Pick up your pets’ poop from pathway, please
I am writing regarding the new path being built in Los Altos Hills.
As a frequent walker and jogger, I am excited about the path being built on Fremont Road. However, I am very disappointed with irresponsible pet owners who do not clean up after their animals.
The city is spending more than $1 million to build a nice path for pedestrians, cyclists and horses. Yet, it is already littered with dog and horse poop and the path isn’t even complete yet!
It is extremely frustrating to be walking or jogging along and have to dodge these messes. I feel that people who do not pick up after their animals are being completely inconsiderate of others.
Please be more considerate and carry bags at least when you walk your dogs.
Los Altos Hills
VTA’s bus-only lane a ‘crazy’ idea
I see the bus-only-lane proposal for El Camino Real has raised its ugly head again. This is a horrible waste of state funds when they are needed elsewhere so badly.
Even though several cities have turned down this Valley Transportation Authority (VTA) proposal, it keeps coming back like a stopped-up toilet.
Recently I had the misfortune to have to drive from Palo Alto to Mountain View during evening commute hours and it was wall-to-wall traffic crawling at a snail’s pace. I couldn’t imagine how it would be if one of the lanes were to be used as a bus-only lane.
Where do we get such clowns who come up with these absolutely crazy ideas? They keep trying over and over to force people to use public transportation when most people don’t want to or cannot use it.
Any politician who votes yes on this idiotic proposal can kiss their political future goodbye.
Here is my suggestion for these VTA clowns: Go away and leave us alone!
Prevent mountaintop removal mining
As a concerned citizen, I would like to bring to your attention the dangers of mountaintop removal mining and the urgent steps we need to take to protect our nation’s Appalachian Mountains and people, before it is too late.
Mountaintop removal mining not only destroys and pollutes waterways and eliminates wildlife, but it also affects families’ and communities’ access to clean water and uncontaminated air, and seriously threatens their health. There are two things our nation’s leaders must do right now.
First, the president and the Environmental Protection Agency need to follow the robust science and set a strong, binding clean-water rule that will prevent the pollution and destruction of waterways by mountaintop removal mining waste.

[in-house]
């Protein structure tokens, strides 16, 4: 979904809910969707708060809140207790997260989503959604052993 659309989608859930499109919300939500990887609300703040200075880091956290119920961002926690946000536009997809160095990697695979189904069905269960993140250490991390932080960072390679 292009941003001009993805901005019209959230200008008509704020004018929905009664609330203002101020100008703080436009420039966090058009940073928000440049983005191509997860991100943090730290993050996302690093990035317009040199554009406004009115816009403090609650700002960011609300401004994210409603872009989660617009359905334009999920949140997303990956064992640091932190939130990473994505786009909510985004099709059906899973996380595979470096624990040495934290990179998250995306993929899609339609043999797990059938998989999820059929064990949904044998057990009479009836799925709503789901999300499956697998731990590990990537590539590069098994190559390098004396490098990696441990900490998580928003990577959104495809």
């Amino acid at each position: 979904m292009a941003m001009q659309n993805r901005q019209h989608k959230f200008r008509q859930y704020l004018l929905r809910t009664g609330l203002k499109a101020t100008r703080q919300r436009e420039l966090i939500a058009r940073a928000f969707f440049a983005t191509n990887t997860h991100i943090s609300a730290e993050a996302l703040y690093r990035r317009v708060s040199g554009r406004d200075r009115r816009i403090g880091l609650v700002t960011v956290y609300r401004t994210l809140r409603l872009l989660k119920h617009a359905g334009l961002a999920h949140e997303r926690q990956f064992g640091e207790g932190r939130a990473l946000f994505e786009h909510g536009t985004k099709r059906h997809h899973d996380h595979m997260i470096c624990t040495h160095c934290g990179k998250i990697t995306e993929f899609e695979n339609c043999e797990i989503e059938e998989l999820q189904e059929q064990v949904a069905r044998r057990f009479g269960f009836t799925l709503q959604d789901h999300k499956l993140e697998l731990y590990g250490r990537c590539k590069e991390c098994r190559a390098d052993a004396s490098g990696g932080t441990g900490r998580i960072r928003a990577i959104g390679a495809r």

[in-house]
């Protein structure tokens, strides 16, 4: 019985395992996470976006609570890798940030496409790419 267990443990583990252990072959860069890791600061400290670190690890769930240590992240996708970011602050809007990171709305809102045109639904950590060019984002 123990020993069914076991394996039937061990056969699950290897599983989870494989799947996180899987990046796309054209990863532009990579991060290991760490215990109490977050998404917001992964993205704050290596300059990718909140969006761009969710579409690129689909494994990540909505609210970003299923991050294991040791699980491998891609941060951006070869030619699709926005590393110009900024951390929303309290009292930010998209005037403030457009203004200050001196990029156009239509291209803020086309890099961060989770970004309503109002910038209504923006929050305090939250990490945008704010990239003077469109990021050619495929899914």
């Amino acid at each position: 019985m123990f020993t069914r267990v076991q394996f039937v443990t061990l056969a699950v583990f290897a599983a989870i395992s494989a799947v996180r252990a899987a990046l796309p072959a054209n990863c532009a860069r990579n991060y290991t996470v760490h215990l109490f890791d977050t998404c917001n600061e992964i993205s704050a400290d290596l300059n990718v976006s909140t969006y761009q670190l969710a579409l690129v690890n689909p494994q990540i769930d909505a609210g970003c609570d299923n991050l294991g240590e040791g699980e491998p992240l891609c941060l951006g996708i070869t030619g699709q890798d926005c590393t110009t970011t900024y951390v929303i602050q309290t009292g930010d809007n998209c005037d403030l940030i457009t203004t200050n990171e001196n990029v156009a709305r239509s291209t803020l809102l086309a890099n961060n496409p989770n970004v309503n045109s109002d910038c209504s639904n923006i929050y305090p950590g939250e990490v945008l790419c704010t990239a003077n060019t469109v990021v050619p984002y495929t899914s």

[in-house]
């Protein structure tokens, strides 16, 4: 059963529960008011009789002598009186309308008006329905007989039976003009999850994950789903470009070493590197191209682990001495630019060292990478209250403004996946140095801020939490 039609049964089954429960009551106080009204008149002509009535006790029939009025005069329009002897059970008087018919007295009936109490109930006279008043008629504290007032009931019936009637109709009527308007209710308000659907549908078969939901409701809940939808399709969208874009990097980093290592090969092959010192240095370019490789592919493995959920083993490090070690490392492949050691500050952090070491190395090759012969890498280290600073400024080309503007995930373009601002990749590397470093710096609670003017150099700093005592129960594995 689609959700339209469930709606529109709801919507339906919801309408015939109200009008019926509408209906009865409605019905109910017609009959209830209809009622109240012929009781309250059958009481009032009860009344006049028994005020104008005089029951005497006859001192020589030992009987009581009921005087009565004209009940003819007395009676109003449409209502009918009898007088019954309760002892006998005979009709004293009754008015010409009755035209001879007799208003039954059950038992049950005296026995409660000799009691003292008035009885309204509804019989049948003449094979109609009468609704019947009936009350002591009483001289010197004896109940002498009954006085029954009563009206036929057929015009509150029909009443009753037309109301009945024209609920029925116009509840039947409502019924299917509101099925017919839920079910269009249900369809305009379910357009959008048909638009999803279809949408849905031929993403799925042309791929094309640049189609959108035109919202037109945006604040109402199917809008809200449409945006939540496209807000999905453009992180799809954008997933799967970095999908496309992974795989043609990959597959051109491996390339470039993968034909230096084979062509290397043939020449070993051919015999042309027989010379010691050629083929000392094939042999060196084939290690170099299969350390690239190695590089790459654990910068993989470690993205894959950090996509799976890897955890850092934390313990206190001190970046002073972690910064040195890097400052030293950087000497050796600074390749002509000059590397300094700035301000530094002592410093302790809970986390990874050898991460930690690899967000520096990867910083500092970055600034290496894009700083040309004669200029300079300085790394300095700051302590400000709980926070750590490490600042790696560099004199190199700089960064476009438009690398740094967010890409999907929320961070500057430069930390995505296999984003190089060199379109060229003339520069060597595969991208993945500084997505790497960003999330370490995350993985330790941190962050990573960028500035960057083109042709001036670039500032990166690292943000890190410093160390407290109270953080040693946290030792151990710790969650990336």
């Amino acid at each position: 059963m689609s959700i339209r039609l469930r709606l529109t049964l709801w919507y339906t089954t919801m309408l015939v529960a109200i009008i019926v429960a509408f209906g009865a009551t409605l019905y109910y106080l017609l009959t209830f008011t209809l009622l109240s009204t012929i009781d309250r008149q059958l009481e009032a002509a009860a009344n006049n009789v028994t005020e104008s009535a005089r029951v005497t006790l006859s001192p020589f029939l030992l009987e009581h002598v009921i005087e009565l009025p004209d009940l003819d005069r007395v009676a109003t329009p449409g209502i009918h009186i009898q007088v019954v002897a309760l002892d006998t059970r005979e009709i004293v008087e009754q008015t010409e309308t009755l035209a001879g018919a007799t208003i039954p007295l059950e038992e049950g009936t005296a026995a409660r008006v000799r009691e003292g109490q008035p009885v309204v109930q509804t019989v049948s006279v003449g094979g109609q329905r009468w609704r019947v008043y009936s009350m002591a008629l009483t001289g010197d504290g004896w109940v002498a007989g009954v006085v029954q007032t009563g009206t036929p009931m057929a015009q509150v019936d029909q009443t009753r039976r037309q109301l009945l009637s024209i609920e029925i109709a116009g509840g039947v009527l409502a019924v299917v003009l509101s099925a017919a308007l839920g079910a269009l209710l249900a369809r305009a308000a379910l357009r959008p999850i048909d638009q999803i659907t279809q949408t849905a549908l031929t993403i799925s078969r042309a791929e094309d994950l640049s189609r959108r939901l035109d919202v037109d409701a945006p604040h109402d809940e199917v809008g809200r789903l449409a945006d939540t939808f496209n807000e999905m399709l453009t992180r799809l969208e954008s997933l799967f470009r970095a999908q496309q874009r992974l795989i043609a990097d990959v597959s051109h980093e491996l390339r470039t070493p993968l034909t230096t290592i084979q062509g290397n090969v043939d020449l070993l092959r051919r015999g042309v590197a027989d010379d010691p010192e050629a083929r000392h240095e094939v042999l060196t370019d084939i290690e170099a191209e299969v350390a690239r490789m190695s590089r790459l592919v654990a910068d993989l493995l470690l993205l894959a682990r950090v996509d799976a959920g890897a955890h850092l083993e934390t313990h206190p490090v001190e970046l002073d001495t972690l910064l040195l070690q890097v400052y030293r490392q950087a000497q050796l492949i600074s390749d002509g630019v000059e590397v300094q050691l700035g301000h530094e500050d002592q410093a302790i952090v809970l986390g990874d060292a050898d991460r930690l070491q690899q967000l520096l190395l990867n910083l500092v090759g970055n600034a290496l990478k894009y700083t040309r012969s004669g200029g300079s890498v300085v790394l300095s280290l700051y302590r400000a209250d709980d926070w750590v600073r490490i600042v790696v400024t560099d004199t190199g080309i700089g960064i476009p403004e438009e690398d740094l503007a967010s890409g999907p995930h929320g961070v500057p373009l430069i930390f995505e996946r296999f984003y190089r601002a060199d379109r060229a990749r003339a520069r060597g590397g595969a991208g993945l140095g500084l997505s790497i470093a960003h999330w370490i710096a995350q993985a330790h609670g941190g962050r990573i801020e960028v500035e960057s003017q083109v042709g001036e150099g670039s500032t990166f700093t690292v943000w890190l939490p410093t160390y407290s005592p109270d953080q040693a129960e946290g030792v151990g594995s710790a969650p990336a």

Second, Congress must pass the Appalachian Community Health Emergency Act, which will analyze the impacts of mountaintop removal mining on the health of people who live near it. We have an obligation to ensure that Appalachian communities are not bearing the brunt of our nation’s unsustainable energy decisions.
Ravi S. Madapati
Oracle staff, district should not claim victory
Regarding the recent issue and public hearing by the Mountain View Los Altos Union High School District over some parents’ concerns about certain articles in the Mountain View High student newspaper, The Oracle, I recommend that neither side claim victory and both sides take a deep breath.
The Oracle printed articles showing some male students lowering their pants to reveal their underwear, with a caption highlighting arousal. Another article overstated the protection provided by condoms against venereal diseases. There was an article stating that parents providing their children illegal drugs in their homes may be a desirable alternative.
Some parents feel that our community deserves better from the school administration for our budding journalists. The students and their supporters feel that they need to deal with the realities, and that any “censorship” is clearly illegal and wrong.
Regardless of claims to the contrary, the California courts have recognized that school administrators can prohibit newspaper content that they consider lurid, profane or unprofessional. Even so, no topic should be banned, as long as it is accurately and professionally presented.
On balance, both sides should try to be more respectful of the concerns of the others.
at Thursday, 21 March 2013 13:51
REF: The recent anti plastic bag ordinances in the Bay Area
Somehow, some too narrowly focused and overenthusiastic "Protectors of the Environment" have convinced many Peninsula City Councils to enact an ordinance regarding the use of plastic bags by our businesses. While the intent to reduce plastic bag polluting is admirable, the sample ordinance that they have promoted is overreaching, has provisions that are probably illegal, and certainly creates unnecessary difficulties for our struggling small businesses as well as their customers.
The ordinance not only prohibits plastic bags, but mandates that businesses charge their customers a minimum specified amount for a paper bag. Initially the minimum amount is $0.10. Later on it increases to $0.25.
Since when does any government in the United States have the authority to tell people they may not give something away but have to charge for it?
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